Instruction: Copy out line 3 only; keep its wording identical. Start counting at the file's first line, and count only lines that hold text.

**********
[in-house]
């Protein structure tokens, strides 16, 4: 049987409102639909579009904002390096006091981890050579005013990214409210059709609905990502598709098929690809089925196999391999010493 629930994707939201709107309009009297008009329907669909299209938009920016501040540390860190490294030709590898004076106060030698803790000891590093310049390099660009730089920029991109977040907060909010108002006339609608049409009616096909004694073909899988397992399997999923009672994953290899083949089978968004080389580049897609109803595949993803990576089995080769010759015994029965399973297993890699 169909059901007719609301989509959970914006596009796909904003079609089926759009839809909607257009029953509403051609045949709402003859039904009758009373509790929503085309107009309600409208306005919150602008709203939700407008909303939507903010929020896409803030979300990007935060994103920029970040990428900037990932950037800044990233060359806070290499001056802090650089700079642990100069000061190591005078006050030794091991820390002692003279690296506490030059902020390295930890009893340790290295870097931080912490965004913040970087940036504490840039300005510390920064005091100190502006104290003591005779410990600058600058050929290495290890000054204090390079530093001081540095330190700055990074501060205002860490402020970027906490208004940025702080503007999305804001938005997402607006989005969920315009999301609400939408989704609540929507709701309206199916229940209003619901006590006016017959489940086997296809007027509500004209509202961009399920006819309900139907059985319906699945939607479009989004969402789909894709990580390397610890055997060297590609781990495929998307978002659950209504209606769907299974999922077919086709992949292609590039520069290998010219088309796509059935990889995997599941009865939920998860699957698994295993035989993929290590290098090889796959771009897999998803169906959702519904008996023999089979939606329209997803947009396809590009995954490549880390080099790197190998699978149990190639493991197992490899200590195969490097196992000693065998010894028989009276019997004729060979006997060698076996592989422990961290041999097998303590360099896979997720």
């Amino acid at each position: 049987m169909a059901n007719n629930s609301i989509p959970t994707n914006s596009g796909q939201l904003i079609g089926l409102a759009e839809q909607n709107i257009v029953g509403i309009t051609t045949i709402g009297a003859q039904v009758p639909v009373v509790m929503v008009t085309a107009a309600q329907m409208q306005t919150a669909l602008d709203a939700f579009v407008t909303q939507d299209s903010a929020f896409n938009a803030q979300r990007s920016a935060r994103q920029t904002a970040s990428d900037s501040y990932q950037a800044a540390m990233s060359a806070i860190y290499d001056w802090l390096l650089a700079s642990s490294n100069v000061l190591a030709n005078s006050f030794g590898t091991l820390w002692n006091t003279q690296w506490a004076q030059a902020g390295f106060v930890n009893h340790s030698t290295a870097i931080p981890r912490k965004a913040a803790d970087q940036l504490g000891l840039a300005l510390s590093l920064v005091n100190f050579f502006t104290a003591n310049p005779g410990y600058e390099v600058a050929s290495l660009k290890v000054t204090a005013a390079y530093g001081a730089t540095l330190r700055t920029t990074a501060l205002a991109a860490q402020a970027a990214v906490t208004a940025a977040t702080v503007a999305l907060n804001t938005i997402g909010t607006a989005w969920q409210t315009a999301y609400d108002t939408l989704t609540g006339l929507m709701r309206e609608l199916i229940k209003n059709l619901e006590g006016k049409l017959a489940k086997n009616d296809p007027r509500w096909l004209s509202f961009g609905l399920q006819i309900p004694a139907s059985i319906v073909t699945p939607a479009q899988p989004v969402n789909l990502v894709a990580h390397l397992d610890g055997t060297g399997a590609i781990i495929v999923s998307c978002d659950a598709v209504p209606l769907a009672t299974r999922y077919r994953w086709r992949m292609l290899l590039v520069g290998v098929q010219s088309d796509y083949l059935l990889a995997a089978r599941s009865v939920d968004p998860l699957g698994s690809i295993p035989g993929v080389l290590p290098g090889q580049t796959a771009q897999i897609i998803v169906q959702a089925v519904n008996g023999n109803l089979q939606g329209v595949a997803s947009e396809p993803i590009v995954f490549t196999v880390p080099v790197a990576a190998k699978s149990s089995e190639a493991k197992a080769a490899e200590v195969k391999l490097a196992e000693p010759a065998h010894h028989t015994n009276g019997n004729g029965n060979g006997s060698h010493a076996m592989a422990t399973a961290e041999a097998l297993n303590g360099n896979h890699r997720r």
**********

């Amino acid at each position: 049987m169909a059901n007719n629930s609301i989509p959970t994707n914006s596009g796909q939201l904003i079609g089926l409102a759009e839809q909607n709107i257009v029953g509403i309009t051609t045949i709402g009297a003859q039904v009758p639909v009373v509790m929503v008009t085309a107009a309600q329907m409208q306005t919150a669909l602008d709203a939700f579009v407008t909303q939507d299209s903010a929020f896409n938009a803030q979300r990007s920016a935060r994103q920029t904002a970040s990428d900037s501040y990932q950037a800044a540390m990233s060359a806070i860190y290499d001056w802090l390096l650089a700079s642990s490294n100069v000061l190591a030709n005078s006050f030794g590898t091991l820390w002692n006091t003279q690296w506490a004076q030059a902020g390295f106060v930890n009893h340790s030698t290295a870097i931080p981890r912490k965004a913040a803790d970087q940036l504490g000891l840039a300005l510390s590093l920064v005091n100190f050579f502006t104290a003591n310049p005779g410990y600058e390099v600058a050929s290495l660009k290890v000054t204090a005013a390079y530093g001081a730089t540095l330190r700055t920029t990074a501060l205002a991109a860490q402020a970027a990214v906490t208004a940025a977040t702080v503007a999305l907060n804001t938005i997402g909010t607006a989005w969920q409210t315009a999301y609400d108002t939408l989704t609540g006339l929507m709701r309206e609608l199916i229940k209003n059709l619901e006590g006016k049409l017959a489940k086997n009616d296809p007027r509500w096909l004209s509202f961009g609905l399920q006819i309900p004694a139907s059985i319906v073909t699945p939607a479009q899988p989004v969402n789909l990502v894709a990580h390397l397992d610890g055997t060297g399997a590609i781990i495929v999923s998307c978002d659950a598709v209504p209606l769907a009672t299974r999922y077919r994953w086709r992949m292609l290899l590039v520069g290998v098929q010219s088309d796509y083949l059935l990889a995997a089978r599941s009865v939920d968004p998860l699957g698994s690809i295993p035989g993929v080389l290590p290098g090889q580049t796959a771009q897999i897609i998803v169906q959702a089925v519904n008996g023999n109803l089979q939606g329209v595949a997803s947009e396809p993803i590009v995954f490549t196999v880390p080099v790197a990576a190998k699978s149990s089995e190639a493991k197992a080769a490899e200590v195969k391999l490097a196992e000693p010759a065998h010894h028989t015994n009276g019997n004729g029965n060979g006997s060698h010493a076996m592989a422990t399973a961290e041999a097998l297993n303590g360099n896979h890699r997720r």